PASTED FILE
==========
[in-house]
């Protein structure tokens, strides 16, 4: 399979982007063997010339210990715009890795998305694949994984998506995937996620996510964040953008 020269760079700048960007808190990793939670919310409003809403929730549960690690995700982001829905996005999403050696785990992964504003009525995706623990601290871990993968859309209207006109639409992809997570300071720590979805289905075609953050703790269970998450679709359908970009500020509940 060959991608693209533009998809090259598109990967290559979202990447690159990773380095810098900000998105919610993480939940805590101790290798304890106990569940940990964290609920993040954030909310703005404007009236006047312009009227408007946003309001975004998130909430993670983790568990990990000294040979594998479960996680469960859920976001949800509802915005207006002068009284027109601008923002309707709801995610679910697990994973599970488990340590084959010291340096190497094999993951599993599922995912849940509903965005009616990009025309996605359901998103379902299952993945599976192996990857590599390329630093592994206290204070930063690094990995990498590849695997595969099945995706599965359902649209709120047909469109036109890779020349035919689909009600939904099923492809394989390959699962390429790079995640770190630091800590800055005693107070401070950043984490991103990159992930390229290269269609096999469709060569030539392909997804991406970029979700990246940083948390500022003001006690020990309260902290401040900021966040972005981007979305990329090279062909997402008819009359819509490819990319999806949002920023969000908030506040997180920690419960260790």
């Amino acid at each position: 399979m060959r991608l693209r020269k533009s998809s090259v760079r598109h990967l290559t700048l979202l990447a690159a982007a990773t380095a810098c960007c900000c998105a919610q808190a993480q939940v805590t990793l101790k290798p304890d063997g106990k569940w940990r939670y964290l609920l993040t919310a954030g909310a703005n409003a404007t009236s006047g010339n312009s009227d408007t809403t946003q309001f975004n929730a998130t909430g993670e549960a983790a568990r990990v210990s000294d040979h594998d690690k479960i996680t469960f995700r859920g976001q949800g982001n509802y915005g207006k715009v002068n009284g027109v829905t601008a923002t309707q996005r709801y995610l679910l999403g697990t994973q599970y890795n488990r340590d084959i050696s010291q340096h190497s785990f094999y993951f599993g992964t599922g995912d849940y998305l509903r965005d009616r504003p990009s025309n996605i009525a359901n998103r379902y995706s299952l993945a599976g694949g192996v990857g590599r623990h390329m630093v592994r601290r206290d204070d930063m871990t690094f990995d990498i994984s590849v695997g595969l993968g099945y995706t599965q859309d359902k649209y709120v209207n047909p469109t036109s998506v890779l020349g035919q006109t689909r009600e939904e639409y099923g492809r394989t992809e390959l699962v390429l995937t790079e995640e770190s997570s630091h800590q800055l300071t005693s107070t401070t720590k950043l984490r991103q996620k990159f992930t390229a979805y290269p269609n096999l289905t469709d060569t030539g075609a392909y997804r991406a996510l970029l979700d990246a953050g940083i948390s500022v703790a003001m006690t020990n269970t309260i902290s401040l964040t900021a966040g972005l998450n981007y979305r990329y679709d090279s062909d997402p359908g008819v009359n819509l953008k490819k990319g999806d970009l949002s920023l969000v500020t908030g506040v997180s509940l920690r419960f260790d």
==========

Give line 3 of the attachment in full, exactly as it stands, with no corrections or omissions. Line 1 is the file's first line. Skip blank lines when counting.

């Amino acid at each position: 399979m060959r991608l693209r020269k533009s998809s090259v760079r598109h990967l290559t700048l979202l990447a690159a982007a990773t380095a810098c960007c900000c998105a919610q808190a993480q939940v805590t990793l101790k290798p304890d063997g106990k569940w940990r939670y964290l609920l993040t919310a954030g909310a703005n409003a404007t009236s006047g010339n312009s009227d408007t809403t946003q309001f975004n929730a998130t909430g993670e549960a983790a568990r990990v210990s000294d040979h594998d690690k479960i996680t469960f995700r859920g976001q949800g982001n509802y915005g207006k715009v002068n009284g027109v829905t601008a923002t309707q996005r709801y995610l679910l999403g697990t994973q599970y890795n488990r340590d084959i050696s010291q340096h190497s785990f094999y993951f599993g992964t599922g995912d849940y998305l509903r965005d009616r504003p990009s025309n996605i009525a359901n998103r379902y995706s299952l993945a599976g694949g192996v990857g590599r623990h390329m630093v592994r601290r206290d204070d930063m871990t690094f990995d990498i994984s590849v695997g595969l993968g099945y995706t599965q859309d359902k649209y709120v209207n047909p469109t036109s998506v890779l020349g035919q006109t689909r009600e939904e639409y099923g492809r394989t992809e390959l699962v390429l995937t790079e995640e770190s997570s630091h800590q800055l300071t005693s107070t401070t720590k950043l984490r991103q996620k990159f992930t390229a979805y290269p269609n096999l289905t469709d060569t030539g075609a392909y997804r991406a996510l970029l979700d990246a953050g940083i948390s500022v703790a003001m006690t020990n269970t309260i902290s401040l964040t900021a966040g972005l998450n981007y979305r990329y679709d090279s062909d997402p359908g008819v009359n819509l953008k490819k990319g999806d970009l949002s920023l969000v500020t908030g506040v997180s509940l920690r419960f260790d």